Identifying Contexts of Business Model Innovation for Exploration and Exploitation Across Value Networks

Louise Kringelum and Allan Næs Gjerding


Business Model Innovation; Exploration; Exploitation; Value Network


Purpose: This exploratory study develops insights into how inter-organizational projects can be part of a process of
intra-organizational business model innovation in an incumbent firm.

Design/Methodology/Approach: The present study is based on a longitudinal case study of an asset-based logistics
intermediary. The case study focuses on four instances of inter-organizational projects in a port system.

Following an abductive logic, the empirical findings result in a conceptualization of business model innovation that
describes how to strike a balance between exploration and exploitation across intra- and inter-organizational levels.

Findings: We present a novel conceptualization of business model innovation as a process that bridges the exploration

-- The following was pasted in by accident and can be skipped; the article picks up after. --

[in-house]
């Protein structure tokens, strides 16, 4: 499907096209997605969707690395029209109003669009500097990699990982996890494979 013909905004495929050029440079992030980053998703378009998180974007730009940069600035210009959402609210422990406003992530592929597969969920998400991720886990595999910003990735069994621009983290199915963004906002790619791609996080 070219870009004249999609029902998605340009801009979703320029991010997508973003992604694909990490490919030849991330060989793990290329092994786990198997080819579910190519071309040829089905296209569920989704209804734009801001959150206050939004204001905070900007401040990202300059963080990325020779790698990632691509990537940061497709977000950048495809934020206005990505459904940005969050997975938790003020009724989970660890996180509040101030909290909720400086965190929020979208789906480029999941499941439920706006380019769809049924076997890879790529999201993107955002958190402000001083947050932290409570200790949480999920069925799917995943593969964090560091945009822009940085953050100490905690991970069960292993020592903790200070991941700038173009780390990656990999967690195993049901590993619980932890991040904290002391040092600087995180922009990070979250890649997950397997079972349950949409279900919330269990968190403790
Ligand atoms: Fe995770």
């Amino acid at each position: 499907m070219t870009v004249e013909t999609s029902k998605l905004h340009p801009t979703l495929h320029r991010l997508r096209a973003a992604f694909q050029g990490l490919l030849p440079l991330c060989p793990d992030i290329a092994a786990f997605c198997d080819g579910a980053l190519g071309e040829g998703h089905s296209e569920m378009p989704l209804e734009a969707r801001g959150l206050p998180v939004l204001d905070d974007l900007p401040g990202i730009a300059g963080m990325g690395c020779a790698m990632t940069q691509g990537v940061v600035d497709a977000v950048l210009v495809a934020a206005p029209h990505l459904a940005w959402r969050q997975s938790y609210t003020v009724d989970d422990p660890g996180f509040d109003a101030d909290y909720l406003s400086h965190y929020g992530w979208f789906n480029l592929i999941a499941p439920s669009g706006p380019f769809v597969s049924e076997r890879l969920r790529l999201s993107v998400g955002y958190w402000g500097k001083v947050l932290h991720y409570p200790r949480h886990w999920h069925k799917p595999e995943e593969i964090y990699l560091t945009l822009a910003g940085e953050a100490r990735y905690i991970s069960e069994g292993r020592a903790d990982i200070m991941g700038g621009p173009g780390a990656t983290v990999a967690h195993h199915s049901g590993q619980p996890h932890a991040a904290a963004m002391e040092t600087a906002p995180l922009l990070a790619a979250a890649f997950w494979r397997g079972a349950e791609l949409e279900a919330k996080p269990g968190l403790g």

and exploitation of business opportunities by means of organizational integration within value networks.

Originality/Value: Business model innovation entails both exploration and exploitation of business opportunities.
However, as stated by Levinthal and March (1993), prior experience tends to trap firms in patterns of competences
that limit future balancing of exploration and exploitation. Based on the findings of a real-time case
study, we suggest how firms can protect themselves against trapping by creating contexts of exploration and
exploitation that span organizational boundaries. In doing so, we respond to the call put forward by Wilden et al.
(2018) for research on how institutional context affects the exploration-exploitation balance, which represents
a research gap. Addressing this research gap from a business model perspective represents a novel discourse in
business model innovation.